Whoooo, you’re getting woozy after that fourth pint and thinking, “I should stop drinking before I kill more of my brain cells”. Before you regret not ordering another pint, listen up! Luckily, this is a myth! Drinking alcohol, in whatever form, does not kill off brain cells!
Pure alcohol (not the stull in beer, wine, or liquor) like the stuff used for disinfecting in hospitals will kill brain cells (along with numerous other types of cells). Above all, brain cells aren’t being murdered when you visit the local brewery.
Instead, excessive drinking inhibits the ability of your brain cells to communicate with one another. The alcohol in your drink damages dendrites, which are parts of your neurons that collect electrochemical signals from other neurons. Your brain cells can’t talk to each other once these dendrites get damaged. Lucky for you, you have around 100 billion neurons sitting around in your noggin. Cutting back on excessive drinking can reverse this damage over time.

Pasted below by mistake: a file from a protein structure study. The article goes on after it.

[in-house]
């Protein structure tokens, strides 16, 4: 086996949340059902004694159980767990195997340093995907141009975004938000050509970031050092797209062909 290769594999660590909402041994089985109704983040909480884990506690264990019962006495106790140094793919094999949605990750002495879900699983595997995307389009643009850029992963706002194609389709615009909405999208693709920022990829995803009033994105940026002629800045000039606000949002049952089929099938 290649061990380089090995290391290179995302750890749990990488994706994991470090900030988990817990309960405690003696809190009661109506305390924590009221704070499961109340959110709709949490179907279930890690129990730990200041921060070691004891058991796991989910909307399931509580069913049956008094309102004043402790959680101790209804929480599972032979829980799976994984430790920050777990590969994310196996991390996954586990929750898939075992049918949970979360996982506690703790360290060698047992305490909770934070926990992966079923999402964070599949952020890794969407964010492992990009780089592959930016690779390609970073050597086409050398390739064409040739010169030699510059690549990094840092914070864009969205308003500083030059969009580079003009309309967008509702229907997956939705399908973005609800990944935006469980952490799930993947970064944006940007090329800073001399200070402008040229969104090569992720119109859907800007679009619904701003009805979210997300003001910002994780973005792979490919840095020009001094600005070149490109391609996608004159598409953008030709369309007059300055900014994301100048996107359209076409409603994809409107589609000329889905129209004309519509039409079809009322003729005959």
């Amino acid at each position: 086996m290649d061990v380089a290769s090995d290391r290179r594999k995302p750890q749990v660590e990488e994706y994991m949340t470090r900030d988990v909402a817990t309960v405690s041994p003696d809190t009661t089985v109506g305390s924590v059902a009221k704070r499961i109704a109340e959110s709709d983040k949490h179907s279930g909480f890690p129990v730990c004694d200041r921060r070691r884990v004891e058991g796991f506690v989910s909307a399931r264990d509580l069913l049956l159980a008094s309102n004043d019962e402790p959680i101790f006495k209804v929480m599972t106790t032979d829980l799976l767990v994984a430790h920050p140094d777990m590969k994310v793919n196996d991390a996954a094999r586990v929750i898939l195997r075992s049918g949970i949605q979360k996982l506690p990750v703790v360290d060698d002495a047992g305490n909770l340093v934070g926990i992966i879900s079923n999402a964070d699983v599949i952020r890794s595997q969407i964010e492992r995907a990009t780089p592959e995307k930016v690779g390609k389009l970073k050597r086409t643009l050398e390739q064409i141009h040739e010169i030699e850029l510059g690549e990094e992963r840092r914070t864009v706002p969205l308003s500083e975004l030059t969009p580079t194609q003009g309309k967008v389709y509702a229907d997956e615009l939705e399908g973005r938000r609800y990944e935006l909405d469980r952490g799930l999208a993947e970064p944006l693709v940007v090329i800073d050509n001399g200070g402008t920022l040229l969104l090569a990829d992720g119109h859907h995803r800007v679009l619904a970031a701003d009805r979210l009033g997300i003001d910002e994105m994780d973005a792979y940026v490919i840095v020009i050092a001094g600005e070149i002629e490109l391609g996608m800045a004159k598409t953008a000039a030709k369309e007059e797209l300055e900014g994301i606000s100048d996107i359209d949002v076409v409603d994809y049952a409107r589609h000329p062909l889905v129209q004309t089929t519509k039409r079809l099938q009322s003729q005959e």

Why do I get a hangover after drinking?
The main cause of a hangover is dehydration. Alcohol increases urination frequency, lowers blood sugar and inhibits vasopressin (an antidiuretic that helps control fluid balance). It also does a number on your digestion. Alcohol irritates your stomach and intestinal lining causing inflammation. Alcohol also delays the emptying of your stomach so your liver can process the toxin. Combined these increase gastric secretions and can cause vomiting or nausea. (source)
No dead brain cells does not mean you should go to town and drown yourself in some suds. A recent paper in The Lancet suggested that no amount of alcohol is good for you ;( (source).